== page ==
November 17, 2005
“I’m sick of us saying, ‘When are we going to qualify for the World Cup’? When are we going to win the World Cup? … Call me a dreamer.” – Johnny Warren

Do it for Johnny!

November 15, 2005

A rather amusing ad in today’s newspapers from the good people at Nike:


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The Soccero… uh, Football-roos

November 15, 2005

There are only two occasions when Australian soccer receives anywhere near as much media attention as the other football codes. That time every four years when we reach the final hurdle in the quest to qualify for the World Cup; and whenever ethnic hooligans fight each other. With such a strong sporting tradition it’s a shame that the ‘World Game’ gets so little attention here.

There are some obvious and not so obvious reasons for this. Soccer has to compete with the big four of Aussie rules, rugby, league, and cricket, but this is no reason why it can’t succeed here. Indeed, soccer has already won in the sense that more kids play the round ball game than any other sport. The trouble is trying to keep these kids playing soccer when they get older, which isn’t helped by the lack of opportunities in Australia. Geography is the main reason for this, exemplified by the fact that the last few ‘home’ games for the Socceroos were played in London.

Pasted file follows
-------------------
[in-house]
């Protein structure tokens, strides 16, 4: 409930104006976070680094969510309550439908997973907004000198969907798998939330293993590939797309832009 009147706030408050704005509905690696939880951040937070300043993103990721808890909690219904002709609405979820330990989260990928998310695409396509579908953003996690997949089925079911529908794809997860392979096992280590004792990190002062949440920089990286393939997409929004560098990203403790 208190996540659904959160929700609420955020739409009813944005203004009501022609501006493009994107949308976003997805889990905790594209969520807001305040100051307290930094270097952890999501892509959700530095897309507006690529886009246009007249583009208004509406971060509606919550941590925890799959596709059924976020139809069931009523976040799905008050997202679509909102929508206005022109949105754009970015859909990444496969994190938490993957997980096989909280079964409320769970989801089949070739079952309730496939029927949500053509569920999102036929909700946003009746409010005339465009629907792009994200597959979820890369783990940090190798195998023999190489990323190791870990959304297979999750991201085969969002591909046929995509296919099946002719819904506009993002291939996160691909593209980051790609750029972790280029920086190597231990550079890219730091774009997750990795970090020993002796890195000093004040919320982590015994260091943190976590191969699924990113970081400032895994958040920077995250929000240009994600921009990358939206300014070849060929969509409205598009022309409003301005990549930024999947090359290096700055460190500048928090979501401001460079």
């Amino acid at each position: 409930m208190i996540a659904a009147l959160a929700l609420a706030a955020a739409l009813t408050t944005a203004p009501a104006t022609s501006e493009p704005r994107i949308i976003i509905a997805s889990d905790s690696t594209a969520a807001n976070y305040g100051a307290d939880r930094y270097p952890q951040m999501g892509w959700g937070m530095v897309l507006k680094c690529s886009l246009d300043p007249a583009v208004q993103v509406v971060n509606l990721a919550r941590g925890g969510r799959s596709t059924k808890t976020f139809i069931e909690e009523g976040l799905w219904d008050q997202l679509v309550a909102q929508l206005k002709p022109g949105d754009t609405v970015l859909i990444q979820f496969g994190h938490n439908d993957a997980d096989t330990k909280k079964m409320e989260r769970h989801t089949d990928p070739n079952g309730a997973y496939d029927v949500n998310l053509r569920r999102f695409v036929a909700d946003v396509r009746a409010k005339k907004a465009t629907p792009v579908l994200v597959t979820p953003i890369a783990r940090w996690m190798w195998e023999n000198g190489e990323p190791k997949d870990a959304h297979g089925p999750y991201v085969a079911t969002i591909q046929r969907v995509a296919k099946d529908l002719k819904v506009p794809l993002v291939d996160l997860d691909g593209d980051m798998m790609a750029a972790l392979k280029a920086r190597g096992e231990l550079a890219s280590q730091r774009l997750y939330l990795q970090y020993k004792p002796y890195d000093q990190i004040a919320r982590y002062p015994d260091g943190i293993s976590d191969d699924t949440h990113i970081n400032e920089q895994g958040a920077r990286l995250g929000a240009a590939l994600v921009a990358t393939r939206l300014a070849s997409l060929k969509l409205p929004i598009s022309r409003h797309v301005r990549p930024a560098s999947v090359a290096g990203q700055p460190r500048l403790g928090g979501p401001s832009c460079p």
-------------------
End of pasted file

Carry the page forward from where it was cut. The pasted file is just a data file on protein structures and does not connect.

Many soccer clubs in Australia have also traditionally been ethnic based, usually founded by groups of postwar immigrants from Eastern Europe. It was common during the old NSL days to see fans waving a few Greek or Croation flags at games, and still is today around the various state leagues. Perhaps this ‘ethnicity’, and the view that only wogs play soccer has turned a lot of would be mainstream fans away.

One may also examine Australia’s sporting record in general. We only seem to be good at the sports only a handful of other countries play. There are ten countries that play test cricket, and half of them are shit. It’s a similar story for other sports we generally consider ourselves among the best in world at – league; rugby; netball; and to an extent, swimming.

Hopefully this will all change by the end of tomorrow night. Or if not then, at least in four years time when we’re part of the Asian Confederation and take part in a ‘real’ qualification campaign instead of the Oceania farce we have to go through today.

It’s Time